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False Claims Act Statistics, News & Analysis

Taking Out the Trash: District Court Grants Summary Judgment Where Federal Agencies Continued to Pay for Waste Removal Services Following Regulatory Violation

A Pennsylvania district court recently weighed in on the question of whether the government’s continued payment after the filing of a qui tam action defeats materiality under Escobar. In a decision helpful to FCA defendants, the court in United States ex rel. Cressman v. Solid Waste Services, Inc. granted the defendant summary judgment where the government continued to pay the defendant after the plaintiff filed his FCA action and DOJ declined to intervene.

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It Doesn’t Take an Eisenstein to See the Eleventh Circuit Missed the Mark: New Decision Allowing Relators to Extend Statute of Limitations Is Contrary to Supreme Court Precedent and Creates Circuit Split

While not rocket science, or even particle physics, the FCA was complicated enough without introducing yet a new circuit split. Yet, in United States ex rel. Hunt v. Cochise Consultancy, Inc., the Eleventh Circuit has disagreed with at least two other circuits (the Fourth and the Tenth) in holding that relators in non-intervened qui tam actions can rely on a statutory exception to the otherwise-applicable six-year statute of limitations that allows suit to be brought within three years of when the government learns of the potential fraud. The court parted ways with the majority view that only the government can rely on this alternative provision, a rule grounded in the sensible position that the government itself is only a party when it decides to intervene. The Supreme Court in U.S. ex rel. Eisenstein v. City of New York, 556 U.S. 928 (2009), recognized as much when it held that a relator in a non-intervened case could not take advantage of the government’s sixty-day appeal period and instead had only the usual thirty days available to an ordinary party. This was because, as the Court recognized, the United States itself is not a party to the appeal in a non-intervened case. Id. at 937. Without much analysis, the Eleventh Circuit simply found Eisenstein’s reasoning inapplicable and held there was no textual basis in the FCA to prevent relators from taking advantage of the three-year alternative found in 31 U.S.C. § 3731(b)(2). Again, without much reasoning or discussion, it simply found the Fourth and Tenth Circuits unpersuasive (never mind the multiple district courts that have sided with the majority rule).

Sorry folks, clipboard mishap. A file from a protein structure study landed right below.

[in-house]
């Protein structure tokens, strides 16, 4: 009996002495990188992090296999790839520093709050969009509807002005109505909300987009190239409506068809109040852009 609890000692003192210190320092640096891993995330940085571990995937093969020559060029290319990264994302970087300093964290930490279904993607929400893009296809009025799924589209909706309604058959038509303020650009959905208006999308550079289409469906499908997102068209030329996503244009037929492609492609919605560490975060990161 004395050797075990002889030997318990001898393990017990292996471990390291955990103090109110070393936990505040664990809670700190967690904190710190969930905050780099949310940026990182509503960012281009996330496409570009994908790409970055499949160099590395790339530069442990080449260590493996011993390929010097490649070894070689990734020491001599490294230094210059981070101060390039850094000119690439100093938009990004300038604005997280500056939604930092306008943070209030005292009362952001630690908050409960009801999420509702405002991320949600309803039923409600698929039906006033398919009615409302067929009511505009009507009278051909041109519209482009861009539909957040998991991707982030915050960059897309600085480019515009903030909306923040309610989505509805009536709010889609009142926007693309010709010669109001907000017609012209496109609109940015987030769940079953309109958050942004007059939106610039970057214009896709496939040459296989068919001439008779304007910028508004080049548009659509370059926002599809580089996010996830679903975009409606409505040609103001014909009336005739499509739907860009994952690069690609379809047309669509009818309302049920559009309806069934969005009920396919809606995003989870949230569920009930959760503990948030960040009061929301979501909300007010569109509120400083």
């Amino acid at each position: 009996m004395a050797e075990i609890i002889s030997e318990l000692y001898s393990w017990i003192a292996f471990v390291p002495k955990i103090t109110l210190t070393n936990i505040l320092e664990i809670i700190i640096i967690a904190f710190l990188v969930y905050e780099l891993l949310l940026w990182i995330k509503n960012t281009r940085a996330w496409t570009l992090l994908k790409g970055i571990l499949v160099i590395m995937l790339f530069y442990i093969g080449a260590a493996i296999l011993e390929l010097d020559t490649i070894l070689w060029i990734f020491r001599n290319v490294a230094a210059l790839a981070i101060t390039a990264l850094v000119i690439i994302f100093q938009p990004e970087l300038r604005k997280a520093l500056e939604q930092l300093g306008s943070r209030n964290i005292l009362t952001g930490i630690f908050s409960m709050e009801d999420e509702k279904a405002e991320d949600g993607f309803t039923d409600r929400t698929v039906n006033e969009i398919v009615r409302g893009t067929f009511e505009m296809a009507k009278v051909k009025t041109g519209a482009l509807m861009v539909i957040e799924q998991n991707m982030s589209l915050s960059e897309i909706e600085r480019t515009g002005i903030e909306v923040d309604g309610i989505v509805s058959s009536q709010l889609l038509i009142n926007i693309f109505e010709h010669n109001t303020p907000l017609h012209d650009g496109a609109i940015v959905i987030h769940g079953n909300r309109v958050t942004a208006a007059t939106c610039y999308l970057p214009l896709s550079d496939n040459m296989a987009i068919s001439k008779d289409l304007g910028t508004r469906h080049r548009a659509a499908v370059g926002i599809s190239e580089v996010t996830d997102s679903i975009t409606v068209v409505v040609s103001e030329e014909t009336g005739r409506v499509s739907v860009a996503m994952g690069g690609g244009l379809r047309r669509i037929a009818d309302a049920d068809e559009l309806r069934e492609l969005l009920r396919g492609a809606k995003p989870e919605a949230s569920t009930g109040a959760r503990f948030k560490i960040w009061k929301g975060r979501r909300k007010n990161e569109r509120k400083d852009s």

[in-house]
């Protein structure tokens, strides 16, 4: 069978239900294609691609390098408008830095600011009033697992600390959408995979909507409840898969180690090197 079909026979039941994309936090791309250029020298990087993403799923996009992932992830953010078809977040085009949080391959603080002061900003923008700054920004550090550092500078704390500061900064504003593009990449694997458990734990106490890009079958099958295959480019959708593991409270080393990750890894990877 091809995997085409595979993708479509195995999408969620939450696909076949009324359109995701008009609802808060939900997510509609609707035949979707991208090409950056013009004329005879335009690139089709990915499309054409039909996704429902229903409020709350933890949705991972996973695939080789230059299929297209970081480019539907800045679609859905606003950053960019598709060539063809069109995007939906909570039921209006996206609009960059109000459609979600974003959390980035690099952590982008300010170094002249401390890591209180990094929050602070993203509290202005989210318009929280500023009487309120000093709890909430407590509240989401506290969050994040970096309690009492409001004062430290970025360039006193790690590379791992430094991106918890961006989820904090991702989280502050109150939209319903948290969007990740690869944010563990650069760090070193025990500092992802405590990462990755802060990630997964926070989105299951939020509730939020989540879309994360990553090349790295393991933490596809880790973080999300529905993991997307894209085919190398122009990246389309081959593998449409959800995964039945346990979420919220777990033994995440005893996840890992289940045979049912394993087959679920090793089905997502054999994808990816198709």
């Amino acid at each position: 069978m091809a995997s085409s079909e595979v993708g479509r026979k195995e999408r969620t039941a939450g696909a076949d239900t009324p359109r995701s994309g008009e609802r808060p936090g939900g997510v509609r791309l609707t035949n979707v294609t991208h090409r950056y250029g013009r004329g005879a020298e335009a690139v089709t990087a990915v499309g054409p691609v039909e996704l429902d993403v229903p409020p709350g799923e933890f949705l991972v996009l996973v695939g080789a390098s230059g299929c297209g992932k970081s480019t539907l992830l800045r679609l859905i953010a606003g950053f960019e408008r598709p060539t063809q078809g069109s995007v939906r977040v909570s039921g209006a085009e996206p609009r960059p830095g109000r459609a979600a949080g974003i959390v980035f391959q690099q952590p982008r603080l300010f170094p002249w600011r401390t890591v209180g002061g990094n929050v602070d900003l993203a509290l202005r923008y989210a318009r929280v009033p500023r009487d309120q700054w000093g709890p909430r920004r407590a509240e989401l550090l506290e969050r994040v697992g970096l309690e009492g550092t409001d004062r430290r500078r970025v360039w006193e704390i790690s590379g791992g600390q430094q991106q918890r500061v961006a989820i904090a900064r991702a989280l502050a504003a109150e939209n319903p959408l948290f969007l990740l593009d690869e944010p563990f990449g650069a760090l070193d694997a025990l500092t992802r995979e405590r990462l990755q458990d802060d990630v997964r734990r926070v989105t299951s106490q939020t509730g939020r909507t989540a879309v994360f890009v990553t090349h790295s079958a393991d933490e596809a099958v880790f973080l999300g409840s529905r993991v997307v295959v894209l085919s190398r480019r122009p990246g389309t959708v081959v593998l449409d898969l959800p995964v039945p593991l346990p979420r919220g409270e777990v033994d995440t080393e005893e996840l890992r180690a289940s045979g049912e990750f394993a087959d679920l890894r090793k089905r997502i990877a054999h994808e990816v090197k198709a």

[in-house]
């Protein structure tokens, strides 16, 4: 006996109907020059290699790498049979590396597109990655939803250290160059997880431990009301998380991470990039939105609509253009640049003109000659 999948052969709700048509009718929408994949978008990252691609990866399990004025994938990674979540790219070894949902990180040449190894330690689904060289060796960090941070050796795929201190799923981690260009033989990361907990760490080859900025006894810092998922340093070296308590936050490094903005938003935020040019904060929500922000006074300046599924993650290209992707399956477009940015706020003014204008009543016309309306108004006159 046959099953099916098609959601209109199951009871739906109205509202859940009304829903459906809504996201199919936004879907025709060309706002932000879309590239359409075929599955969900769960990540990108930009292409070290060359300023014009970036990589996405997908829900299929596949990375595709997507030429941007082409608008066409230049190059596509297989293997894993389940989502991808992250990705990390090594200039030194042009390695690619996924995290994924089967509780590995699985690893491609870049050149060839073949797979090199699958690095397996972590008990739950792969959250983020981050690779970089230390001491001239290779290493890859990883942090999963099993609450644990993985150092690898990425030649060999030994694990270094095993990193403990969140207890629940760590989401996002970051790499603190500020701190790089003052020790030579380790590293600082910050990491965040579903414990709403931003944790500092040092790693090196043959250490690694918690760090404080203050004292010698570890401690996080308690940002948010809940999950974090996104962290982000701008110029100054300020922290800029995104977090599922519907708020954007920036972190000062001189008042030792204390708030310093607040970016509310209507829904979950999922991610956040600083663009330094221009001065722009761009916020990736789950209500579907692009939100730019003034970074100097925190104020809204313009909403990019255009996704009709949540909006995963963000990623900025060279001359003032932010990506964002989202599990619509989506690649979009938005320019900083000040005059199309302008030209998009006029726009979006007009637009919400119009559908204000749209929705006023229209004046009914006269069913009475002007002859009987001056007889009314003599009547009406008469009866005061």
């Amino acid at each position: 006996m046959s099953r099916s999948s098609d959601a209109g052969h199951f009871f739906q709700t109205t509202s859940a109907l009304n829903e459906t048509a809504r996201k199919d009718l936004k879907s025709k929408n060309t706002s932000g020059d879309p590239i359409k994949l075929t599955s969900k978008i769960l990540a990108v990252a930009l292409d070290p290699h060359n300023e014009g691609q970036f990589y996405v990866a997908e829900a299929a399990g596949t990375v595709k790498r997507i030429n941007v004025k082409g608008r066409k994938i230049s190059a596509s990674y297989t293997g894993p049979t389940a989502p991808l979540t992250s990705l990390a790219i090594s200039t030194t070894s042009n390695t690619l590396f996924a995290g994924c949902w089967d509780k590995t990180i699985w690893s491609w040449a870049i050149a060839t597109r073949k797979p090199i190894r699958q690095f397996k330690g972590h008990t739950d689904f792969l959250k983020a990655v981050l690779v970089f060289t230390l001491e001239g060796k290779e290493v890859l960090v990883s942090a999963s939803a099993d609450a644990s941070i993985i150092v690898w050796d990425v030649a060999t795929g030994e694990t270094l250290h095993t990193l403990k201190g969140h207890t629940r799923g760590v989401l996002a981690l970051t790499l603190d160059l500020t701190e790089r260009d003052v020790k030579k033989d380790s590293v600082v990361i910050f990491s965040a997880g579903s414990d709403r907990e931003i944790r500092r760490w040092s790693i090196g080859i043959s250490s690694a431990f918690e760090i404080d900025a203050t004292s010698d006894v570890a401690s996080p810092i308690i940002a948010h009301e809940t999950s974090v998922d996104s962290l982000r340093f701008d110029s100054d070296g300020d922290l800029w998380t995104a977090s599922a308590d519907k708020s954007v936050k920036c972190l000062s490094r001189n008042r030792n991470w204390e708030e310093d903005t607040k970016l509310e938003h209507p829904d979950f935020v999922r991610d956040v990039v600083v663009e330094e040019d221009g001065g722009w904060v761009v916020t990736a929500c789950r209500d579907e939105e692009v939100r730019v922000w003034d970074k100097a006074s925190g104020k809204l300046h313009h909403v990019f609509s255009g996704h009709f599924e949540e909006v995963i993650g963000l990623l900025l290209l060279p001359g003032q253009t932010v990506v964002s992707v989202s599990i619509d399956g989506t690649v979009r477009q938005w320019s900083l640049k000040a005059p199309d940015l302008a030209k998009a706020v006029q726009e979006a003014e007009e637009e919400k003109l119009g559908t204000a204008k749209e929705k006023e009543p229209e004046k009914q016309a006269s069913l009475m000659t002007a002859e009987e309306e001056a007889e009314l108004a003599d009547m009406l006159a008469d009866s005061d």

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Mikes v. Straus "Particularity" Requirement May Be Dead, But Materiality is Alive and Well Among District Courts in the Second Circuit

A New York district court recently held in United States v. Strock that Escobar’s materiality standard applies, at a minimum, to express false certification and fraudulent inducement FCA theories in addition to the implied false certification theory at issue in Escobar. The court further held that the government failed adequately to plead materiality under Escobar and dismissed the case.

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Escobar Matters for Discovery, Too: District Court Emphasizes Right to Broad Materiality Discovery

While most post-Escobar decisions have involved the merits, Escobar also has significant implications for the scope of materiality discovery under the FCA. Last week, in United States ex rel. California v. Paramedics Plus LLC, the U.S. District Court for the Eastern District of Texas became one of the first courts to directly tackle that issue in a written opinion, holding that Escobar affords FCA defendants the ability to broadly discover how the government has actually handled the disputed issue, both in that case and in other analogous situations.

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Holding a Mere Temporal Link Between Kickbacks and Medicare Claims Is Too Weak — the Third Circuit Says Goodbye to Relator's Case

Consistent with other recent decisions we have blogged about, the Third Circuit recently held in United States ex rel. Greenfield v. Medco Health Solutions, Inc., that to survive summary judgment, a relator must link alleged kickbacks to specific claims for payment submitted to the government; it is not enough to merely allege that the “taint” of a kickback scheme renders false every claim submitted while that scheme is ongoing. Finding no such link between the defendants’ Medicare claims and an alleged kickback scheme, the Third Circuit affirmed summary judgment for the defendants.

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  • 24
  • January
  • 2018

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"Taint" Theory of Damages Dead in the Seventh Circuit? One District Court Has Not Received the Message

Adopting a view that has been roundly rejected by federal circuit courts (including the Seventh Circuit), the U.S. District Court for the Northern District of Illinois in United States & City of Chicago ex rel. Chicago Regional Council of Carpenters v. Sound Solutions Windows & Doors, Inc. endorsed the “taint” theory of FCA damages, awarding the full value of contracts as damages based on the defendants’ non-compliance with a contractual term, notwithstanding their complete performance of the tangible work under the contracts.

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